UPDATE (4/19 at 7:18 p.m.): At the Finance Committee meeting last night, the Committee voted for a budget cut of 12.815 percent for all Executive Agencies except Student Legal Services, which will be funded proportionally to the number of undergraduates it serves, according to SGA VP of Finance Jason Yu (17B). The decrease in estimated cuts from about 20 to 12.815 percent was because Club Sports overestimated its budget, Yu said.

The 51st Legislature of the Student Government Association (SGA) convened Monday night to finalize amendments to the Finance Code and vote on updates to the Student Activity Fee (SAF) split.

SGA passed Bill 51sl02, which would cut Executive Agency (EA) budgets by about 20 percent, with five votes in favor and one abstention. The bill updates the SAF split to reflect the Jan. 31 University-wide referendum that split SGA into autonomous graduate and undergraduate branches, and received five votes in favor and one abstention. The bill will go through one more round of votes at the next meeting per the SGA Finance Code, Part VII which stipulates that any amendment to the Finance Code requires two consecutive votes.

The proposed changes to the SAF split would cut EA budgets by about 25 percent each, decreasing the total macro fund to $712,000 from last year’s $937,000 for the upcoming academic year.

The SAF split determines how the SAF is disbursed to divisional councils, EAs and student organizations. EAs include Student Programming Council, Media Council, Club Sports, Outdoor Emory and TableTalk, all of which were previously known as University-wide organizations before the SGA-GSGA split but have since been changed to EAs designations.

“We’ve tried to minimize the amount that EAs will have to lose, and this is extremely difficult because we still have to make sure our central accounts are funded and that we have enough to work off of,” outgoing Vice President of Finance Jason Yu (17B) said. “But I think that it’s an adjustment that [EAs are] going to have to make. We’re not going to be able to have temporary funding for them anymore.”

The graduate school council contributed 24 percent of the macro account prior to the split, which funds EAs, OrgSync among other administrative functions. Now that GSGA is no longer under SGA, it is no longer required to contribute to SGA’s macro account. However, GSGA offered to fund half of the business office for both groups and part of OrgSync, according to Yu.

The Finance Committee decided how to allocate the approximately $571,000 of the macro account to EAs Tuesday night and will report the exact amounts to SGA in next week’s meeting, Yu said, adding that he expects about 20 percent in budget cuts across all EAs. If SGA gave the same amount of funding to EAs that they had received in past years, Yu said that SGA would have a deficit of about $150,000. The allocations will be based on the EAs’ programming plans and past received amounts.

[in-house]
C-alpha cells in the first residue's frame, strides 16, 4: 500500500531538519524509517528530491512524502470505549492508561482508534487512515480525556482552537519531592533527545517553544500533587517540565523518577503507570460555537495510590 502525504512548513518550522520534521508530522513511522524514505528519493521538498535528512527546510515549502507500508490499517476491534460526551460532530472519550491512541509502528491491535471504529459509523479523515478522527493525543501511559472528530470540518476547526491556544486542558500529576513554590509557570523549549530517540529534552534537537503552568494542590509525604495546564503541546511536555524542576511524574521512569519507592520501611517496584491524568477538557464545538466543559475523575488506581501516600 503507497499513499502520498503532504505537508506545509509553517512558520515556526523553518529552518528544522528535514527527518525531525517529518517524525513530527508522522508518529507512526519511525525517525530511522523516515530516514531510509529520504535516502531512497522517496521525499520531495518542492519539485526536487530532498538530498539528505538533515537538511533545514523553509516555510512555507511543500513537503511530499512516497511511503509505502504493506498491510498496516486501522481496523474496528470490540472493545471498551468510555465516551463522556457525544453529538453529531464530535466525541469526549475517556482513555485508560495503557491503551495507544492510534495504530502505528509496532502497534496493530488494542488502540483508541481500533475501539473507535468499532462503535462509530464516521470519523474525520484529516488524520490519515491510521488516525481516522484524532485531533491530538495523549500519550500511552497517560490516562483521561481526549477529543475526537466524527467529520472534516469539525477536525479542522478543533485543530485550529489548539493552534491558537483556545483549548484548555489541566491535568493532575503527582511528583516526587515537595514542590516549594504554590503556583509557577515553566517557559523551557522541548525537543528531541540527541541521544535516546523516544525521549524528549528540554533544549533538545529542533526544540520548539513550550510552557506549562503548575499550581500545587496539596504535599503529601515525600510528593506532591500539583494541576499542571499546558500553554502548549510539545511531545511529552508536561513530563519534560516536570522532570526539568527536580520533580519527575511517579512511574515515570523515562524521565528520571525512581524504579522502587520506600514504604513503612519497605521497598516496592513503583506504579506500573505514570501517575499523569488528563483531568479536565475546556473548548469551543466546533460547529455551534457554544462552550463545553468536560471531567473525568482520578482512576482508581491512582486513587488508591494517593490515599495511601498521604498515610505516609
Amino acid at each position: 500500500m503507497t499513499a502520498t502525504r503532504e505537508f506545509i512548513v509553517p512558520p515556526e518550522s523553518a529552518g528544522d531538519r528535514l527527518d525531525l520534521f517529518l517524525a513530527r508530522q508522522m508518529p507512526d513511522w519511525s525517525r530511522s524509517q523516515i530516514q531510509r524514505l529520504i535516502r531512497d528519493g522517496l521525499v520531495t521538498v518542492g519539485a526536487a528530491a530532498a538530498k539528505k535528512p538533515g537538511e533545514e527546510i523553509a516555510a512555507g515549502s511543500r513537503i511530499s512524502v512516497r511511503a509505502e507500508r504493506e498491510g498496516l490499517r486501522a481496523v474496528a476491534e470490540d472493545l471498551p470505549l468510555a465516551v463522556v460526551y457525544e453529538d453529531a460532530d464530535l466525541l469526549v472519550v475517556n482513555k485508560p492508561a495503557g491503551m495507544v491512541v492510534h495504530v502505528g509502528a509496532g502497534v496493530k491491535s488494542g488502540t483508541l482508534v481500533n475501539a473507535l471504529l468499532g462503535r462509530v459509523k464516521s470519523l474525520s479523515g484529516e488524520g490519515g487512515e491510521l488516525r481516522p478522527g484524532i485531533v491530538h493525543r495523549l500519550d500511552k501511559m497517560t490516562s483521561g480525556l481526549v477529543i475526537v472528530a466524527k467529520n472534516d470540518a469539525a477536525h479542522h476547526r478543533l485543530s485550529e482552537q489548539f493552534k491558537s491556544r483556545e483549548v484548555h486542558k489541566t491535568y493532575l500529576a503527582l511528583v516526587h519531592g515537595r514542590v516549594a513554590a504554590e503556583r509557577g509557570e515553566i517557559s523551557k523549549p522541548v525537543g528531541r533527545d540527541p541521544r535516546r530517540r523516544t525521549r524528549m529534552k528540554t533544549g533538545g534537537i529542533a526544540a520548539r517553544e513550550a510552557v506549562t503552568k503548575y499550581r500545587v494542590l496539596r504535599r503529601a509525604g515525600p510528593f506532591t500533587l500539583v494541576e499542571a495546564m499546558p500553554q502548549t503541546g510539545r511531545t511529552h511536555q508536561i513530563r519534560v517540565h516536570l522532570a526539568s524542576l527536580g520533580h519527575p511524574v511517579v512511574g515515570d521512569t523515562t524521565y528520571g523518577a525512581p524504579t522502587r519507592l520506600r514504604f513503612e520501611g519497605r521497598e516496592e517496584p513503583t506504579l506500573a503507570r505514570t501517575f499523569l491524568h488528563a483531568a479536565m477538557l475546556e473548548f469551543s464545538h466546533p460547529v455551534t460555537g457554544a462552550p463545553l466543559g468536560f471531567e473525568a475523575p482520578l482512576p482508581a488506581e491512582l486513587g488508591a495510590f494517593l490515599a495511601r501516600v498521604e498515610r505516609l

Although fee splits are usually amended in the fall, the recent student government split required a new fee split which would to adequately fund SGA’s central services, according to Yu.

Funding for undergraduate divisional councils will remain unchanged, according to Yu.

Five legislators voted unanimously to pass for the second time Bill 51sl01, which amends the Finance Code to reflect the student government split.

The amended Finance Code gives EAs one collective vote on the Finance Committee to prevent SGA representatives from being outnumbered.

The Finance Code changes also transfer the undergraduate student contingency account (USCA) to the Finance Committee, which will administer the account and allocate supplemental funding to student organizations. The amended Finance Code also codifies the SGA vice president of finance’s position on the Joint Governance Committee (JGC), a body of SGA and GSGA executive members who meet to address University-wide issues. Furthermore, the updated Code separates the original $92 divisional travel cap into transportation and lodging caps of $92 each.

The two caps will total a divisional budget of $184 per student. The split was suggested by many divisional councils that felt the single travel cap was too restrictive, according to Yu.

“Previously, if a club received, say, $300 to travel from a division, they wouldn’t be able to use $300 — SGA would only let them reimburse up to $92, no matter what the division decides to give them, because SGA governing rules trumped divisional governing rules,” Yu said. “$92 doesn’t make sense because everybody is just going to ask for exceptions, and it’s better to have something that we can enforce more consistently instead of having to always make exceptions.”

Correction (4/19 at 7:15 p.m.): The original headline, “SGA Cuts Executive Agency Budgets By at Least 20 Percent,” was changed to reflect that the cuts still need to be voted on next week.